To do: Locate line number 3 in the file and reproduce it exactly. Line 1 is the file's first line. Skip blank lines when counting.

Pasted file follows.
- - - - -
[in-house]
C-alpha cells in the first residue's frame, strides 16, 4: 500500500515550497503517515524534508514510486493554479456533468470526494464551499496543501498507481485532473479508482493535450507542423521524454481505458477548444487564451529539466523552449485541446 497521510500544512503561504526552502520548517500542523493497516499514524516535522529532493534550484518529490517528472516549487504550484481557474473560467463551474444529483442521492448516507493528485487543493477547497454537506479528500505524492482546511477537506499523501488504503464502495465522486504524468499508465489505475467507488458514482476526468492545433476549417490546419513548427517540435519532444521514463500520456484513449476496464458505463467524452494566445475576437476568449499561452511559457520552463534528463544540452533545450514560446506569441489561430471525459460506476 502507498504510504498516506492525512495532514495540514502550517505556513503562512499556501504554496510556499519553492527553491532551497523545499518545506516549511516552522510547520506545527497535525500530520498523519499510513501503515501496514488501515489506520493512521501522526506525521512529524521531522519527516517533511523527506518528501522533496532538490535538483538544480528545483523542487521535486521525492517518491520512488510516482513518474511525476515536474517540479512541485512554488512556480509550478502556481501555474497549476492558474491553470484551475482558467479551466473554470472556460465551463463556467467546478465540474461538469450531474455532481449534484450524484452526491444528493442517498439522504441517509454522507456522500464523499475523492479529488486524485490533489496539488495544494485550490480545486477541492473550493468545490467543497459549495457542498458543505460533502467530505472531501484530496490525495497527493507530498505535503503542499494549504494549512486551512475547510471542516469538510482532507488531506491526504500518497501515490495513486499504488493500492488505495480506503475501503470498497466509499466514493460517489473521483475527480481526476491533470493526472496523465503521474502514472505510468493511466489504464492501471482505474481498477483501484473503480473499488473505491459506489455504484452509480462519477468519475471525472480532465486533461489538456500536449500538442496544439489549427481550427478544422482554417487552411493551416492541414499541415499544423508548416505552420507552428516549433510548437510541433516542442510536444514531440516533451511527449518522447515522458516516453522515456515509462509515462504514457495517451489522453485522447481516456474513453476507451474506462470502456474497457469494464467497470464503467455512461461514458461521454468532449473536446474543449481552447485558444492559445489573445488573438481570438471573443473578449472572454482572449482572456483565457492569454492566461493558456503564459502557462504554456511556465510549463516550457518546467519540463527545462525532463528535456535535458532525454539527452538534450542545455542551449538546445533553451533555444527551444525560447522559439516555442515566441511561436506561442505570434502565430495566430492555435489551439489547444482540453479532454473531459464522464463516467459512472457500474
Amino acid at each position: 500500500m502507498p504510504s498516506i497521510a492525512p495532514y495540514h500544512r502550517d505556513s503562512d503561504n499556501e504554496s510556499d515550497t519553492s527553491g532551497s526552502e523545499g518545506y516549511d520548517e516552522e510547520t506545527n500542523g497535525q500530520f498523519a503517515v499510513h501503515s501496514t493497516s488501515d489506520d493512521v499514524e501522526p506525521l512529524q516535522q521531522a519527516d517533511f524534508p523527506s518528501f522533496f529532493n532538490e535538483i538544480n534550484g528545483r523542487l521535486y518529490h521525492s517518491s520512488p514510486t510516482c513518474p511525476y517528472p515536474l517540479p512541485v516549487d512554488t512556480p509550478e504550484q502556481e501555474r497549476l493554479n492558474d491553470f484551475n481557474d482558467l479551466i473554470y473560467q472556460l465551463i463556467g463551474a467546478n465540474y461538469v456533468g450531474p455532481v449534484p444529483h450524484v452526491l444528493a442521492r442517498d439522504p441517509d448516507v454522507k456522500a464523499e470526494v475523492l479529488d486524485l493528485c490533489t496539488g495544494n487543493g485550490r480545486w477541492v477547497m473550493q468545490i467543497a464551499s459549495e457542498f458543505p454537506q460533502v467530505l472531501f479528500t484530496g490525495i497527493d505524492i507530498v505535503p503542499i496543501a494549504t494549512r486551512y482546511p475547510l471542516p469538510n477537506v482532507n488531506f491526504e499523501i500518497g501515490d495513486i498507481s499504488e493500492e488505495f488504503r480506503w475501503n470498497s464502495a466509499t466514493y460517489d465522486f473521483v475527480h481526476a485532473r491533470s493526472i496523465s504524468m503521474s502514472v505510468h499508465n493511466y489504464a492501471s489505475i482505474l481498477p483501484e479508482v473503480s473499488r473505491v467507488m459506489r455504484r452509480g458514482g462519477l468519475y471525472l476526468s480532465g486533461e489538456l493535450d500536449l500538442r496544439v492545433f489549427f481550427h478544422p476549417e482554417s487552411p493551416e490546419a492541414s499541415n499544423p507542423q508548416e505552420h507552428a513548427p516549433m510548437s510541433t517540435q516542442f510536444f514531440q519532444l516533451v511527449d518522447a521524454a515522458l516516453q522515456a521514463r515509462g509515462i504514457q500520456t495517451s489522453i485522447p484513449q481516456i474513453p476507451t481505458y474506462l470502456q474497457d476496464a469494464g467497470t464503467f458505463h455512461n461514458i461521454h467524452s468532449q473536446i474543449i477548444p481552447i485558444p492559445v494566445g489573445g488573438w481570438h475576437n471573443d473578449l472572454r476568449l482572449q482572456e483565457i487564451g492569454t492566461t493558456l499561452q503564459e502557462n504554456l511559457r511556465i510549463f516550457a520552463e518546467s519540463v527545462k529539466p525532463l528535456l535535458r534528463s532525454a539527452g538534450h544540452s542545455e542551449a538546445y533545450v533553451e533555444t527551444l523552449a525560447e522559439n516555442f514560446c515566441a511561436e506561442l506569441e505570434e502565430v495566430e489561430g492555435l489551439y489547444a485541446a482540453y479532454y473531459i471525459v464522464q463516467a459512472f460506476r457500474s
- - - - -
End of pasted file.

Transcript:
Amino acid at each position: 500500500m502507498p504510504s498516506i497521510a492525512p495532514y495540514h500544512r502550517d505556513s503562512d503561504n499556501e504554496s510556499d515550497t519553492s527553491g532551497s526552502e523545499g518545506y516549511d520548517e516552522e510547520t506545527n500542523g497535525q500530520f498523519a503517515v499510513h501503515s501496514t493497516s488501515d489506520d493512521v499514524e501522526p506525521l512529524q516535522q521531522a519527516d517533511f524534508p523527506s518528501f522533496f529532493n532538490e535538483i538544480n534550484g528545483r523542487l521535486y518529490h521525492s517518491s520512488p514510486t510516482c513518474p511525476y517528472p515536474l517540479p512541485v516549487d512554488t512556480p509550478e504550484q502556481e501555474r497549476l493554479n492558474d491553470f484551475n481557474d482558467l479551466i473554470y473560467q472556460l465551463i463556467g463551474a467546478n465540474y461538469v456533468g450531474p455532481v449534484p444529483h450524484v452526491l444528493a442521492r442517498d439522504p441517509d448516507v454522507k456522500a464523499e470526494v475523492l479529488d486524485l493528485c490533489t496539488g495544494n487543493g485550490r480545486w477541492v477547497m473550493q468545490i467543497a464551499s459549495e457542498f458543505p454537506q460533502v467530505l472531501f479528500t484530496g490525495i497527493d505524492i507530498v505535503p503542499i496543501a494549504t494549512r486551512y482546511p475547510l471542516p469538510n477537506v482532507n488531506f491526504e499523501i500518497g501515490d495513486i498507481s499504488e493500492e488505495f488504503r480506503w475501503n470498497s464502495a466509499t466514493y460517489d465522486f473521483v475527480h481526476a485532473r491533470s493526472i496523465s504524468m503521474s502514472v505510468h499508465n493511466y489504464a492501471s489505475i482505474l481498477p483501484e479508482v473503480s473499488r473505491v467507488m459506489r455504484r452509480g458514482g462519477l468519475y471525472l476526468s480532465g486533461e489538456l493535450d500536449l500538442r496544439v492545433f489549427f481550427h478544422p476549417e482554417s487552411p493551416e490546419a492541414s499541415n499544423p507542423q508548416e505552420h507552428a513548427p516549433m510548437s510541433t517540435q516542442f510536444f514531440q519532444l516533451v511527449d518522447a521524454a515522458l516516453q522515456a521514463r515509462g509515462i504514457q500520456t495517451s489522453i485522447p484513449q481516456i474513453p476507451t481505458y474506462l470502456q474497457d476496464a469494464g467497470t464503467f458505463h455512461n461514458i461521454h467524452s468532449q473536446i474543449i477548444p481552447i485558444p492559445v494566445g489573445g488573438w481570438h475576437n471573443d473578449l472572454r476568449l482572449q482572456e483565457i487564451g492569454t492566461t493558456l499561452q503564459e502557462n504554456l511559457r511556465i510549463f516550457a520552463e518546467s519540463v527545462k529539466p525532463l528535456l535535458r534528463s532525454a539527452g538534450h544540452s542545455e542551449a538546445y533545450v533553451e533555444t527551444l523552449a525560447e522559439n516555442f514560446c515566441a511561436e506561442l506569441e505570434e502565430v495566430e489561430g492555435l489551439y489547444a485541446a482540453y479532454y473531459i471525459v464522464q463516467a459512472f460506476r457500474s